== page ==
7. Williams takes a “moral victory”, but issues persist
Latifi enjoyed clocking the best time in FP3, but it proved inconsequential come qualifying as he was eliminated in Q1
Photo by: Williams
By topping the wet third practice session, Nicholas Latifi gave Williams its session-leading position since the 2017 Italian GP, which he called “a nice moral victory”. But, as has often been the case for the Grove-based team in what has not been the season it was hoping for, things went awry as the event progressed.
Latifi qualified last after being caught out in the wind blowing at the final corner on his final Q1 lap. It goes down as an error, but, like its predecessors, the FW44 doesn’t cope well with gusting wind. Having set a then quickest first sector, the Canadian called that a “hero to zero” moment, while in the race he picked up damage in a Turn 2 clash with Vettel. That occurred seconds after team-mate Alex Albon had a similar incident with the Lance Stroll in the other Aston.
Williams was also fined for a bizarre incident in qualifying. In Q1, Albon was sent out on a set of tyres the FIA’s system said had already been returned to Pirelli. It turned out to be what the stewards’ called an “administrative error” – namely entering the wrong barcode number for the set that had indeed been returned. Williams was fined €1,000 for the infraction.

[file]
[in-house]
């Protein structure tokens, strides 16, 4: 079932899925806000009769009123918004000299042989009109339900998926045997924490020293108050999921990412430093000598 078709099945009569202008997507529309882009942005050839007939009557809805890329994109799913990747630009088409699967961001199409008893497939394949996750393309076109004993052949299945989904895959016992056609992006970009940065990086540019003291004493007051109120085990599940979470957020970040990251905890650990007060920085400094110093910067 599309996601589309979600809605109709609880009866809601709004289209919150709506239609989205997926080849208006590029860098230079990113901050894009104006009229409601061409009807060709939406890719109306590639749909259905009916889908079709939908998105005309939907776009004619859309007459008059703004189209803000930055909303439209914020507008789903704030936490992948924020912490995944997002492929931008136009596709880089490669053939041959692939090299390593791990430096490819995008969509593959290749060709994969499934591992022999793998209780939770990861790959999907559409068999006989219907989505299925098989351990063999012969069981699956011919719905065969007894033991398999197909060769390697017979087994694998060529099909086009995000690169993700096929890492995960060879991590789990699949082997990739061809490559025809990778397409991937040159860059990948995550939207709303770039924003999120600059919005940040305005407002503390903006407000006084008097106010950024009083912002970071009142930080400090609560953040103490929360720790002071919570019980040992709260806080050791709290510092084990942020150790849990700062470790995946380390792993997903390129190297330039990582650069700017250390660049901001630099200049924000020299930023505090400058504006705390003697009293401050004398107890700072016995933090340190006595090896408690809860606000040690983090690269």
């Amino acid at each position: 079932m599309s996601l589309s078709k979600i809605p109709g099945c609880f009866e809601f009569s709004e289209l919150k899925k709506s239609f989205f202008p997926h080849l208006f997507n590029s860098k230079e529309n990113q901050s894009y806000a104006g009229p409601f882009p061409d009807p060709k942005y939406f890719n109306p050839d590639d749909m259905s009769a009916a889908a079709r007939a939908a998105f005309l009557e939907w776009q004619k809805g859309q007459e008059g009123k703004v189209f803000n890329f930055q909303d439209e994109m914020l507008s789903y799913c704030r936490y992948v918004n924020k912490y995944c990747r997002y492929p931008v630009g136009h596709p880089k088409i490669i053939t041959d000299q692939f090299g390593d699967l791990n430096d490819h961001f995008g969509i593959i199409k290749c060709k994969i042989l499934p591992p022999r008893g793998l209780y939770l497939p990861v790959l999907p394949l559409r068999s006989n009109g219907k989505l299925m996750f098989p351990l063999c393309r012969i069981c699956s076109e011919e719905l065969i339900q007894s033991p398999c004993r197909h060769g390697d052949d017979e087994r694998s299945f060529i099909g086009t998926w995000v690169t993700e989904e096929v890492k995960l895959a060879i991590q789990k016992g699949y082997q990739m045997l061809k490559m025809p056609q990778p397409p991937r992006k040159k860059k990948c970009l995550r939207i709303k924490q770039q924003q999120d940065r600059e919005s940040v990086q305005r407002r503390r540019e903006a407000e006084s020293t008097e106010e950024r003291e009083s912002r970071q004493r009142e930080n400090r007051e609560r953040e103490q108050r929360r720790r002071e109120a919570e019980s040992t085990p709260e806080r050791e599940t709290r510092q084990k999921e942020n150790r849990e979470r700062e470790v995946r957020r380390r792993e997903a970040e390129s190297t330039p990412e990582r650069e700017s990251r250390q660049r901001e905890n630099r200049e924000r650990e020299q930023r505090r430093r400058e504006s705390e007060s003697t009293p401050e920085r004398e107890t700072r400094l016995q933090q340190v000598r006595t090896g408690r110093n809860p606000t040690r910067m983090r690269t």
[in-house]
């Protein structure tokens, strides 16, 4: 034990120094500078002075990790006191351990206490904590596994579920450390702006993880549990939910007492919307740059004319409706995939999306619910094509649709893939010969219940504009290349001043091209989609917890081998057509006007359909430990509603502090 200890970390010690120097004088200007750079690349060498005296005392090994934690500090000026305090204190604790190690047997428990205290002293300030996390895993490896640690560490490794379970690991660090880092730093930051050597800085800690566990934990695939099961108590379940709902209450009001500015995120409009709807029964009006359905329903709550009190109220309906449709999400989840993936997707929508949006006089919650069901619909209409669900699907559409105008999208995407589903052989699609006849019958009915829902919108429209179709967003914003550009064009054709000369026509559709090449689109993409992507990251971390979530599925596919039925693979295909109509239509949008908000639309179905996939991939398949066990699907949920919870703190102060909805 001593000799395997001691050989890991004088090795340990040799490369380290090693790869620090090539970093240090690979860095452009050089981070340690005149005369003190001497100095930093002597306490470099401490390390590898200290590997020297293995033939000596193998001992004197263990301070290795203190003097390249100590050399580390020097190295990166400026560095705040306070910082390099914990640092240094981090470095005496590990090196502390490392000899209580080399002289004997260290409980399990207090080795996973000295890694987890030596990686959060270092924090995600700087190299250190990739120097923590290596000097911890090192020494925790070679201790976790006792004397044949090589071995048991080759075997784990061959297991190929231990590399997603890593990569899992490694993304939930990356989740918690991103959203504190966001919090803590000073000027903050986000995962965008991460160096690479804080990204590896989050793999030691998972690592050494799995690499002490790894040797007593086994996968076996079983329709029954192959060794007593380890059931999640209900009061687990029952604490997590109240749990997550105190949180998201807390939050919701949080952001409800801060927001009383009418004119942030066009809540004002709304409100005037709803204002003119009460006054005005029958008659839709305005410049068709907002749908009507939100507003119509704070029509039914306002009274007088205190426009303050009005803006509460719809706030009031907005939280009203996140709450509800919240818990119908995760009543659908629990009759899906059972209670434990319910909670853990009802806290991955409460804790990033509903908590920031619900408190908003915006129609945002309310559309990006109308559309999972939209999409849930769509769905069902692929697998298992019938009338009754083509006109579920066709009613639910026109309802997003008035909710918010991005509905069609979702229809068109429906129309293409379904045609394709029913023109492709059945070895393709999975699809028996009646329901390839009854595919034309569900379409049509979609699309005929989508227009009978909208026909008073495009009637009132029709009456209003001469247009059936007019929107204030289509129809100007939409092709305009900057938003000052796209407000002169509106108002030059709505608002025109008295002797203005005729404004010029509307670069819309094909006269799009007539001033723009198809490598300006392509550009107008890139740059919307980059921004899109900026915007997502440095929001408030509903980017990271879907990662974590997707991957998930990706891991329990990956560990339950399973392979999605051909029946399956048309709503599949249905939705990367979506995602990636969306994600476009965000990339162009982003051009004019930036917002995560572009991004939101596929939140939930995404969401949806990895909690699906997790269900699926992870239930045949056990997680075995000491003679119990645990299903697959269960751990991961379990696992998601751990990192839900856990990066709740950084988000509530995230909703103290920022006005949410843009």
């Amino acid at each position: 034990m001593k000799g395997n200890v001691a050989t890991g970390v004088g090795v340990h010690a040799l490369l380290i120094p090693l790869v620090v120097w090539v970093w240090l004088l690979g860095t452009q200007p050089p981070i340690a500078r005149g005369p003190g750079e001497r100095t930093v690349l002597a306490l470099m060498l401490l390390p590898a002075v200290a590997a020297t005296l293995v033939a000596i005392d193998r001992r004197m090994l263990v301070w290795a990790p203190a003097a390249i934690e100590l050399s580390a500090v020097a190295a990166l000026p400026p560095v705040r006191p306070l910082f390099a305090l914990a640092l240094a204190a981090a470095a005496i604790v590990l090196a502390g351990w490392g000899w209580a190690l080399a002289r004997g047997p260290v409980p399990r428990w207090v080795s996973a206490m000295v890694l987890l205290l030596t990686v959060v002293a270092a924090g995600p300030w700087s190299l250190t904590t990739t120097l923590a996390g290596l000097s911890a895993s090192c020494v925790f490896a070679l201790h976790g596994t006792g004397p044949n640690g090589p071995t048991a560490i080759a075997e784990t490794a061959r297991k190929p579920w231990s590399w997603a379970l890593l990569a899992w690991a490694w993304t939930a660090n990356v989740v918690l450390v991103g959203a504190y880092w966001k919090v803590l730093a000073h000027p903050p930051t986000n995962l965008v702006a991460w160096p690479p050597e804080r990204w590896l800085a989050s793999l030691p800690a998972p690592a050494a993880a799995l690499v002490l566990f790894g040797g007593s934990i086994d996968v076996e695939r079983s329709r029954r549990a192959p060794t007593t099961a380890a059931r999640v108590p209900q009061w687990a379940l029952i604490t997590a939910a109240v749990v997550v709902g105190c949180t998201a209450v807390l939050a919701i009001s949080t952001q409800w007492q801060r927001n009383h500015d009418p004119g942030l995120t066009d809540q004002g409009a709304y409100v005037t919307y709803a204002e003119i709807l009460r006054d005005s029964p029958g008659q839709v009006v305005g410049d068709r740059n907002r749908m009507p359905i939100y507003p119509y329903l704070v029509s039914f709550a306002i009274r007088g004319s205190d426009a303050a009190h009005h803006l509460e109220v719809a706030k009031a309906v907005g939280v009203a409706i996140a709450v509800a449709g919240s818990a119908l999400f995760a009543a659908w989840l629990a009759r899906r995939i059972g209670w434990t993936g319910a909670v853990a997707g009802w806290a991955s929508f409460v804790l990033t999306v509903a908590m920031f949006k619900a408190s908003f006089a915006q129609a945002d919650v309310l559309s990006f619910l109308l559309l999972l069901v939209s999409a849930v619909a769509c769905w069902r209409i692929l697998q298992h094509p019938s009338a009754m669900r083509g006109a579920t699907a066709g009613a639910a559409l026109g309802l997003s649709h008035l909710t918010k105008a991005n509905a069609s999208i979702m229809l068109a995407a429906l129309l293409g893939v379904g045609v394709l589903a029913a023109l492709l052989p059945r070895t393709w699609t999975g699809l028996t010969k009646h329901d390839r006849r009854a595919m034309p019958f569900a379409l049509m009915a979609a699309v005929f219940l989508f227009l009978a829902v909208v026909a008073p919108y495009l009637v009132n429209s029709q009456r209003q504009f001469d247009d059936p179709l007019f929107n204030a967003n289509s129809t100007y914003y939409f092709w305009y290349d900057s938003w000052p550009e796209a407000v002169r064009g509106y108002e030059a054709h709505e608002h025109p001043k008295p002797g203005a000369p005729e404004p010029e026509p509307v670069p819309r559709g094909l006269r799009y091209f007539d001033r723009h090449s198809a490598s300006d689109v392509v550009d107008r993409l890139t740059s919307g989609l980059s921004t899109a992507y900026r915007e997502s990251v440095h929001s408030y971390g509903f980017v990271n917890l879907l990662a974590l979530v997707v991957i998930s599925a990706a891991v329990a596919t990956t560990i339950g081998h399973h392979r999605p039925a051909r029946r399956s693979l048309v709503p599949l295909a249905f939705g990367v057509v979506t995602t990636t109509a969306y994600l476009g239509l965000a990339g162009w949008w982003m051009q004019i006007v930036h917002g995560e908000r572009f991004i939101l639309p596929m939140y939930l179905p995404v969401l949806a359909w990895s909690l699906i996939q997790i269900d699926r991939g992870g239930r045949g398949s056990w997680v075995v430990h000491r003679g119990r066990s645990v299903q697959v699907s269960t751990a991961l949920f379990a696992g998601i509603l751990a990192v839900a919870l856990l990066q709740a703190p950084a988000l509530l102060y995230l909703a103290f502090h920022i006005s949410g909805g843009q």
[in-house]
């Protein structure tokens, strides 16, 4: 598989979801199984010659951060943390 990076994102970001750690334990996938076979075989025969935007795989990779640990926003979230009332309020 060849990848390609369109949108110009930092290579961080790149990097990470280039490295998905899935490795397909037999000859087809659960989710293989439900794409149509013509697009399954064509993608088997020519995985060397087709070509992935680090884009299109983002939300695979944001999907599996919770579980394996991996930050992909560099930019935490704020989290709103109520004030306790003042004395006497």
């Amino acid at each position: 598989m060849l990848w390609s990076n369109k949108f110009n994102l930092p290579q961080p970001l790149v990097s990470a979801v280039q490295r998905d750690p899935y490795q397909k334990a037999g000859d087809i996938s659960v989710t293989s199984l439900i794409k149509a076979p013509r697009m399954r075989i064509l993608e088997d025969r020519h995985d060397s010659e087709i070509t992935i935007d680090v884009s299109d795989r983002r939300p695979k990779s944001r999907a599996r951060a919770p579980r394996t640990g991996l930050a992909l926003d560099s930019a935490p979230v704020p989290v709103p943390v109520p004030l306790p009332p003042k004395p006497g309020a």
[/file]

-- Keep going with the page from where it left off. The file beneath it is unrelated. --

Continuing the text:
8. F1’s new rules ace their latest major test…
Drivers were able to make passes at the Hungaroring thanks to revised ground effect rules and tyre offsets
Photo by: Carl Bingham / Motorsport Images
Remember this event from a year ago – where Vettel couldn’t pass eventual winner Esteban Ocon for the entire race despite having a faster car? Well, even just a small pace advantage was enough for the drivers to pull off overtaking moves at the narrow Hungaroring in the new ground effect cars.
As ever, small caveats apply – such as Ferrari’s tyre strategy shambles leaving Leclerc without grip and pace on the hards early in the race’s second half and so allowing his rivals to close in. But given previous dry Hungarian races have led to a dearth of action, this was rather more eventful. In years gone by, Verstappen’s spin would’ve been race losing as he would’ve been stuck back behind Leclerc, but things are different with the car changes for this year.
The track’s technical middle sector means Turn 1 remains the main overtaking spot, but the second DRS zone running down to Turn 2 led to plenty of stunning driving and one bit of bad – Daniel Ricciardo clouting Lance Stroll.